22. The US has a heartland from which it can still draw miracles. It has a concealed power base, but also doubts. In America, one finds catastrophic lapses of judgement, human frailty, and error. However, its the world's most dangerous nation when backed up against a wall.

  23. An ailing regional power like Russia couldn't even daydream about backing the USA against a wall. So we must do with the USA's tendency for catastrophic lapses of judgement.

  24. Question: Would it make sense to strategically lift all travel restrictions for a period of one month? Imagine the drain of young talent and internal chaos that could cause

  25. Installing the travel restrictions made hardly sense to begin with. There were scenes where people got stopped at the border, russian officials appeared and they ended up in Ukraine. Russia needs to bleed out whereever possible, if not literally then figuratively.

  26. Ostensibly the travel restrictions in question are from Russia, preventing people from leaving. That said, opening the borders on from the other side also isn't that simple. For example, I don't think that Moldova wants to deal with a large influx of Russian "civilians" at the moment.

  27. I very much understand that small countries would have a lot of difficulties dealing with such an influx, already from pure logistics. But when proponents of a travel ban in effect support a war policy of Putin something is going very wrong.

  28. A good side effect of western air defences is that Ukraine's arms industry is also protected.

  29. Warum hat er sich für Israelis entschieden? Es gab wortwörtlich mehr als 100 Alternativen

  30. So viele alternativen gabs es dann doch nicht. Westeuropäer oder US-Amerikaner hätten schnell als neo-kolonial gegolten, Chinesen oder Sowjets hätten vielleicht gleich einen Klassenkampf angezettelt, und Japan... war einfach indiskutabel.

  31. Putin Light can be just as dangerouse over time,. Many saw Putin in the beginning as someone who would bring Russia closer to the west, He fooled all of them. Navalny used to be involved with far right and neo-nazi groups, dont think you trust someone who have been in those groups and is a Russian who wants power

  32. Russian speaking Ukrainians still know Ukrainian language, culture or music.

  33. There are still ethnic russian Ukrainians who can't understand Ukrainian

  34. Those were new when my Grandfather was bombing North Korea in his B-29

  35. Just 5 more years and we are reaching Stalin era kit.

  36. Ceeding 1/3 of their initial 2022 conquests just to avoid an outright collapse could have been a hint already.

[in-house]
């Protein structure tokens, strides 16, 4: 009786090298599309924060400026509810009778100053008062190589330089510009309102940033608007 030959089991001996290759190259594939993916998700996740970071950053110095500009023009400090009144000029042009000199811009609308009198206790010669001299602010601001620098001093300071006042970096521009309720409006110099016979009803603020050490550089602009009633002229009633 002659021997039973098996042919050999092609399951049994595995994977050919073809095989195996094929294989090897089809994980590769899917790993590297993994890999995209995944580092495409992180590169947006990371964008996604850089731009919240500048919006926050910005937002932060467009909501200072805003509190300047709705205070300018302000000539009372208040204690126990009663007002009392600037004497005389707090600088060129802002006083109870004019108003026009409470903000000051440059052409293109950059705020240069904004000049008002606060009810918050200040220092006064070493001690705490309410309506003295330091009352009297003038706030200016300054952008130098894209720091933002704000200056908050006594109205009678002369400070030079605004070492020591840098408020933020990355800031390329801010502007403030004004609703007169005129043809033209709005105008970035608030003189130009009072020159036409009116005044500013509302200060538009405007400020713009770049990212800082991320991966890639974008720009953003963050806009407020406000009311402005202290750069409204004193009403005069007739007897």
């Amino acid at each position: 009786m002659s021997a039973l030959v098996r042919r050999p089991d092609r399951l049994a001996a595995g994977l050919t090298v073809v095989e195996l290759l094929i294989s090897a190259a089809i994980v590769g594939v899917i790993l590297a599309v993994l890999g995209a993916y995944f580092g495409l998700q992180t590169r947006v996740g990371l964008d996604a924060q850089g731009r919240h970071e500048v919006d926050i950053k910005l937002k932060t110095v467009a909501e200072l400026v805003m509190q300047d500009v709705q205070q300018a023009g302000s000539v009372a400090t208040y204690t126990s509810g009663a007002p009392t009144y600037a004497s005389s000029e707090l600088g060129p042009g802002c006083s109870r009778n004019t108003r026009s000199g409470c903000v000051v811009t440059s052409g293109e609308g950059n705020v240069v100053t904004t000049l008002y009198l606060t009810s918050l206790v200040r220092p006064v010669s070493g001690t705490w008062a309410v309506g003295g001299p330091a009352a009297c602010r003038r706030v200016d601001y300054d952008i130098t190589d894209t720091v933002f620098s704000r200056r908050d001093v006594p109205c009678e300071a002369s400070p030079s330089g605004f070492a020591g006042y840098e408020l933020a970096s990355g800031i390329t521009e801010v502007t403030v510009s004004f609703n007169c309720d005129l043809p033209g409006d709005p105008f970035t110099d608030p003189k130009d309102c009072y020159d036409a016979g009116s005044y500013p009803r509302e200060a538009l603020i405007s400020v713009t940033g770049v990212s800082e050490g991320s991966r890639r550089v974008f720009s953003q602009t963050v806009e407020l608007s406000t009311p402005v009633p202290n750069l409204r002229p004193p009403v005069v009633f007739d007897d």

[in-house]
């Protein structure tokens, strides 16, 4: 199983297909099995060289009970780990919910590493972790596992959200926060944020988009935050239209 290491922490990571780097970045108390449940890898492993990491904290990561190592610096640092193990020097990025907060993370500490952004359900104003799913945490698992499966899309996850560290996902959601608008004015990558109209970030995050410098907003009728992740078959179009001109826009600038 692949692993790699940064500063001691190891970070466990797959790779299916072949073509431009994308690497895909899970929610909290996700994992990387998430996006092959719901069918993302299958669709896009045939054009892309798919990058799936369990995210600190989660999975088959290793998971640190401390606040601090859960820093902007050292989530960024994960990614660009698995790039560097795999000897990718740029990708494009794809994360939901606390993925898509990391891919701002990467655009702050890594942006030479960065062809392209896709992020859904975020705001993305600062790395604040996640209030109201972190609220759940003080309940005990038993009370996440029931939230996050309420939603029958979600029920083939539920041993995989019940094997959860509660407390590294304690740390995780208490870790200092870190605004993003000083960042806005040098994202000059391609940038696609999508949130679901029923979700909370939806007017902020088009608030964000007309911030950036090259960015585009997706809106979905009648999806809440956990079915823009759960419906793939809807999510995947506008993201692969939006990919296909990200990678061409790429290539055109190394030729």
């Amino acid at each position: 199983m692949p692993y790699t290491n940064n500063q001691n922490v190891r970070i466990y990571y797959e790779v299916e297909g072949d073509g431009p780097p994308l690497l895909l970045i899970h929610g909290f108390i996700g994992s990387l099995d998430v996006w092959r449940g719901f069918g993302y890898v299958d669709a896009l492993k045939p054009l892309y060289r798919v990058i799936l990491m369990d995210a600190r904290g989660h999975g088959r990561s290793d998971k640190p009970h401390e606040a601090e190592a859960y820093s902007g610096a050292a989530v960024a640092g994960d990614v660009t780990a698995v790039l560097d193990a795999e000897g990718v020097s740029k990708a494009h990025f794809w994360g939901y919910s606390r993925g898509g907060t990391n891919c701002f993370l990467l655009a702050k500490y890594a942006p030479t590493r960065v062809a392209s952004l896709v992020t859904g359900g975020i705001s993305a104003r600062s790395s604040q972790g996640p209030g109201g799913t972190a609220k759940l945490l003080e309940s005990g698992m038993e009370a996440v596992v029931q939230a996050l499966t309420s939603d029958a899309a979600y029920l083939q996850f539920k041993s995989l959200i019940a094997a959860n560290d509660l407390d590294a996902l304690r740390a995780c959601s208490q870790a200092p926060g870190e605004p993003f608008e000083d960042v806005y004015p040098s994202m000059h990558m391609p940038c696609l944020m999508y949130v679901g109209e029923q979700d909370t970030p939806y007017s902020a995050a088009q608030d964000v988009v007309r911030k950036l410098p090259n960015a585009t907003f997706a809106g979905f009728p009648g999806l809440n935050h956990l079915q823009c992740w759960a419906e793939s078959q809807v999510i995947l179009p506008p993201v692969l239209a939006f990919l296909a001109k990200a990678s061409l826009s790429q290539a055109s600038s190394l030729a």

37. Governmental policy under Xi is extremely reactive - They will only try to resolve obvious issues after they've gone from bad to worse to critical. Then Xi will announce that their ham-fisted emergency stopgap solutions were the plan all along.

  38. it makes you wonder what the Ukrainians could with 100 leopards spaced at 1km intervals and they all start moving forward at the same tiem with bradleys in the middle of them.

  39. It would be peak irony if they started playing Walkürenritt while moving against Wagner.

  40. If the west can break Russia they can easily get several oil producers currently roped off back to the table under better terms. Russia is propping up a lot of problems. Additionally any shock would be short lived. OPEC doesn't want to drive too many folks off oil for good.

  41. Oil projects are huge investments that take many years to get productive. And there are not that many untapped sources for, and those that are there are untapped for good reasons. Iran as an alternative became even more unlikely for supporting Russia, Venezuela is a failed state (in no small part thanks to Russa), and Ukraine at war.

  42. Without Russia, Venezuela would quickly turn around. Iran might be a very very different place in a year as well, things are teetering pretty severely there right now.

  43. Destroying a country is way easier than rebuilding it.

  44. There are only two armies in Europe with large scale war experience, and only one of them is good at it.

  45. There has likely been high attrition of the "proper soldiers" too, if you want to dignify those murderous mercenary scumbags with the term. Even if they try to stay out of the front lines, they still get targeted on the back lines by artillery, and goodly numbers of them have met unfortunate fates in their barracks at the hands of HIMARS.

  46. Since even Russia's actual army has lost hundreds of officers it is safe to assume that even the risk-averse core of Wagner has accumulated quite some losses by now.